COMMENTARY: State-sponsored IRAs are a bad idea

I read with shock the Review Journal’s Dec. 17 article in which our newly elected lieutenant governor, Kate Marshall, contends “there’s not an easily accessible way for (more than half of Nevada’s private-sector employees) to save for retirement” without the introduction of her proposed state-sponsored IRAs. The Review-Journal reports “Marshall has worked for the past two years on pushing for the state to enact a state-supported retirement program, often referred to as an auto-IRA. It would require employers who don’t offer retirement plans to automatically enroll their employees in a state-administered program. Employees would have the option to opt-out.”

As a chartered retirement planning counselor who has been active in the retirement planning industry for 26 years, I can assure you that Ms. Marshall grossly misunderstands this issue and should breathe deeply before attempting to layer another regulatory burden on Nevada’s small-business owners.

Americans who desire to save for retirement have always had an abundance of opportunities. They can walk into almost any credit union, bank, stock brokerage or insurance agency and establish an “automated retirement savings plan.” To suggest Nevadans don’t “have access” to retirement savings opportunities without their employers being forced to administrator such is simply ludicrous.

To further quote the Review-Journal story, “In terms of costs, Marshall said there doesn’t have to be any for the state in setting it up, adding that it could potentially bring a small amount of money to the state via fees. Beyond helping employees save, Marshall believes the program will be a boon to small businesses when it comes to attracting talent by allowing them to offer the state-run retirement program.”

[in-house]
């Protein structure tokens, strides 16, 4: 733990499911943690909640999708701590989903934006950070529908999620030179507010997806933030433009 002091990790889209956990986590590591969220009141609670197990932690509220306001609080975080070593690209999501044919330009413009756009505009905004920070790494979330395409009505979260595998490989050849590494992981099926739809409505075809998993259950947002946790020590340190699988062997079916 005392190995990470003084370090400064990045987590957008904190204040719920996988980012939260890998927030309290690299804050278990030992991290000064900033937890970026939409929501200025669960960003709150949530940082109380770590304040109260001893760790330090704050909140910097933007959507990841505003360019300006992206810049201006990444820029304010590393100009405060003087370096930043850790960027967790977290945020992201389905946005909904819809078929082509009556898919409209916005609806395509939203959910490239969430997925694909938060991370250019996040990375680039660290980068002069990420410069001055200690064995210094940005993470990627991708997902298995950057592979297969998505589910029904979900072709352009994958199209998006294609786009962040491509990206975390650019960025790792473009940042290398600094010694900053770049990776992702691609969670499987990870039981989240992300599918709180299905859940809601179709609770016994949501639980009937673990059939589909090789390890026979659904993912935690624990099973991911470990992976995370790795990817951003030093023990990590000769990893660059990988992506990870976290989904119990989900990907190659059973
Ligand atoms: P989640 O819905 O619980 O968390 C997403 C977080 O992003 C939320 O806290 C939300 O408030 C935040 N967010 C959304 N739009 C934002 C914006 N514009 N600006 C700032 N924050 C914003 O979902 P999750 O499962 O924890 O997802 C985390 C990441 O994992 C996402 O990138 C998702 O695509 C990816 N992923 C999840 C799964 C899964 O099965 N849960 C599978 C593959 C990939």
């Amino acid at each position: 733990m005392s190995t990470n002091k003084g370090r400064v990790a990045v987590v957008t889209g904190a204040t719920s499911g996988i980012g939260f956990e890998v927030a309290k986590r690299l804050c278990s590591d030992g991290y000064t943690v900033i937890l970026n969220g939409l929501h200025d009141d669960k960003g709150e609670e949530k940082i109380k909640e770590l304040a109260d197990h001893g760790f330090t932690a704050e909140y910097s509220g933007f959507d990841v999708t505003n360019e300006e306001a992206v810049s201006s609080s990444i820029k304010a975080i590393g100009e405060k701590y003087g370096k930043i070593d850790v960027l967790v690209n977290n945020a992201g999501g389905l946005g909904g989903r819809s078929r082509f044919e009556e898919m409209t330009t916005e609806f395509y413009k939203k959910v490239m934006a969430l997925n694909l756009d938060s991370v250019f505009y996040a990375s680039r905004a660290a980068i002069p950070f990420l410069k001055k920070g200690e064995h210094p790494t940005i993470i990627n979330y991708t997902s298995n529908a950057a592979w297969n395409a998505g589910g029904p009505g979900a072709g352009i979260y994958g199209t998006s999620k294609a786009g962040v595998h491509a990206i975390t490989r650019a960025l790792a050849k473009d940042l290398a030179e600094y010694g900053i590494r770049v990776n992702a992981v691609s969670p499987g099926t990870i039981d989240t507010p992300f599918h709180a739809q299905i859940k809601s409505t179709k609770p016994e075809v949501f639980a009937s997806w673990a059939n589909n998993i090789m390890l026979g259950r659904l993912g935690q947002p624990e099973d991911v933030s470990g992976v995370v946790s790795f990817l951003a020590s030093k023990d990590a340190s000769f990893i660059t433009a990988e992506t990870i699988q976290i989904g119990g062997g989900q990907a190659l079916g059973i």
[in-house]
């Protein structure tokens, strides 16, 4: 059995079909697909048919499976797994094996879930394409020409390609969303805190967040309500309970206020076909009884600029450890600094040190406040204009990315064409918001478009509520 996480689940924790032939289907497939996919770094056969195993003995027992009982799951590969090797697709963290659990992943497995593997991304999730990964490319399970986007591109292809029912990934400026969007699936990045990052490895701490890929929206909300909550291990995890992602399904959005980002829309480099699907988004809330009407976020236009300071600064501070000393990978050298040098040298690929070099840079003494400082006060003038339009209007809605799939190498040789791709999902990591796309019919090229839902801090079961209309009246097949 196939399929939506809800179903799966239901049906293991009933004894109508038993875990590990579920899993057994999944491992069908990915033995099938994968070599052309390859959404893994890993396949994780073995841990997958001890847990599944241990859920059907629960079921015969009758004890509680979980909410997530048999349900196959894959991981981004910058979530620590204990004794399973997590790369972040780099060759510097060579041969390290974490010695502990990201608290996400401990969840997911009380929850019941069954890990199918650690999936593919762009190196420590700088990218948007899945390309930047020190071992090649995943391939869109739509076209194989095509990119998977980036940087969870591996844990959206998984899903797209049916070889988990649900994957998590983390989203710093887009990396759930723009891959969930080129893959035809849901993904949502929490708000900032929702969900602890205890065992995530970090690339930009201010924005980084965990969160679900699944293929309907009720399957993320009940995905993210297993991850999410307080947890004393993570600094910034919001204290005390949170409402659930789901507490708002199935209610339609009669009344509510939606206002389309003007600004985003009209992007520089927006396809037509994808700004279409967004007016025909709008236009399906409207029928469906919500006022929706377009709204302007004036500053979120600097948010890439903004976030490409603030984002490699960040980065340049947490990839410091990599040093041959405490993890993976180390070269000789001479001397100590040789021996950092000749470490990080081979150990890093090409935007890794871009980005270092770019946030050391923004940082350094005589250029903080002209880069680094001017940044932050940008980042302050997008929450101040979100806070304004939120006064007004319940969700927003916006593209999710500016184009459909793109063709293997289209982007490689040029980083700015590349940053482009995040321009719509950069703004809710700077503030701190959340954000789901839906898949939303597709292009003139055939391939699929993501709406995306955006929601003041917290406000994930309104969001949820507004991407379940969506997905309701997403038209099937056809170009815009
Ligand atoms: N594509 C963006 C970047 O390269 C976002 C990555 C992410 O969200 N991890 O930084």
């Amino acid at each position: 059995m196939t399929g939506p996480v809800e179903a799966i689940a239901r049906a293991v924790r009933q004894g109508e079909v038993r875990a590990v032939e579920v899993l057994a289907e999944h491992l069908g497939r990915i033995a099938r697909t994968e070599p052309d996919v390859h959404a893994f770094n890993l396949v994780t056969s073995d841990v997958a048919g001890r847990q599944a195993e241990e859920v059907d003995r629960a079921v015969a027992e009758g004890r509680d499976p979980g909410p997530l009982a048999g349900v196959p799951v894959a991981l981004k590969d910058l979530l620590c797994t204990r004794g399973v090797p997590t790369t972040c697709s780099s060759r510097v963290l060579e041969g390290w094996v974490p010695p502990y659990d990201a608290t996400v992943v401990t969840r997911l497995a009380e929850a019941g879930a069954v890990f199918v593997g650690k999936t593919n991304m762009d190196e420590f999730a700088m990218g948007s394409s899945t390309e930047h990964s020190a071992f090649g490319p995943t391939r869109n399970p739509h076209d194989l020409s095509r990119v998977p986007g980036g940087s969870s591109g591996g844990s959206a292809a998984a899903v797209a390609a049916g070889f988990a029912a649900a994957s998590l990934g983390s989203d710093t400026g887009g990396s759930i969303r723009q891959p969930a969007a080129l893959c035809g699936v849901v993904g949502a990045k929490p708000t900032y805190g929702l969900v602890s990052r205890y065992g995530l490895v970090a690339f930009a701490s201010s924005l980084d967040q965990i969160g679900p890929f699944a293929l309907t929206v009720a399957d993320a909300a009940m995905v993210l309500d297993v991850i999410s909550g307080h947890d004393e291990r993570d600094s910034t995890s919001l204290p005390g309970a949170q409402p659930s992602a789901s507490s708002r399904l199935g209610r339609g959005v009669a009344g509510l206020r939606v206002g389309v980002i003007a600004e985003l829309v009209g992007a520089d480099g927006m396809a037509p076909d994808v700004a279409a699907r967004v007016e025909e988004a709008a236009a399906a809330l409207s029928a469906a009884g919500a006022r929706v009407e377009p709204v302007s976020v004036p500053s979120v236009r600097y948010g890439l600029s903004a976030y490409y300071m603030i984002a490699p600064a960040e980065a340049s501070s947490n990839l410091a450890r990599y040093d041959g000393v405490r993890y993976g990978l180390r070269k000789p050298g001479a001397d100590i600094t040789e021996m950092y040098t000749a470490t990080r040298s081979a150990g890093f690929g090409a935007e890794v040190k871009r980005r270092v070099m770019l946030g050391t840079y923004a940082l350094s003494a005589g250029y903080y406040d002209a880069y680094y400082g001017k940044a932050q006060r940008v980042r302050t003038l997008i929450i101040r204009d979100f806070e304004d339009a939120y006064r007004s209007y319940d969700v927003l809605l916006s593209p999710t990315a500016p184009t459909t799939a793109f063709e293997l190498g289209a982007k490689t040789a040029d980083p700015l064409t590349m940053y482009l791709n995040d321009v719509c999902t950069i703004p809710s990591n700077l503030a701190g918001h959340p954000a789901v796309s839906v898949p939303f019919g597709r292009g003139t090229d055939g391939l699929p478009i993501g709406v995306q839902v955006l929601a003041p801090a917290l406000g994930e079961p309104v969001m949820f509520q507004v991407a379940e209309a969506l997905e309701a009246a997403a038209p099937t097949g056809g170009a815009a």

The breadth of Ms. Marshall’s ignorance (and possible duplicity) on this topic is stunning. Small companies have had access to SIMPLE-IRA plans since 1996 at negligible expense without the state needing to assume liability for potential employee investment disappointments. That she would admit the potential for fee revenue to the state is perhaps her most honest declaration. Her efforts certainly would impose costs on employers.

Ms. Marshall’s enthusiasm reminds me of those whom Ronald Reagan famously warned us against when he said, “The nine most terrifying words in the English language are ‘I’m from the government, and I’m here to help.’”

The last thing Nevadans need is another well-intentioned government program being foisted on small-business owners who are already overburdened with government-mandated regulations, reporting requirements and taxes (aka “fees”). With all due respect to Ms. Marshall, her energies would be more productively spent on education.

Mark Cordner writes from Las Vegas.

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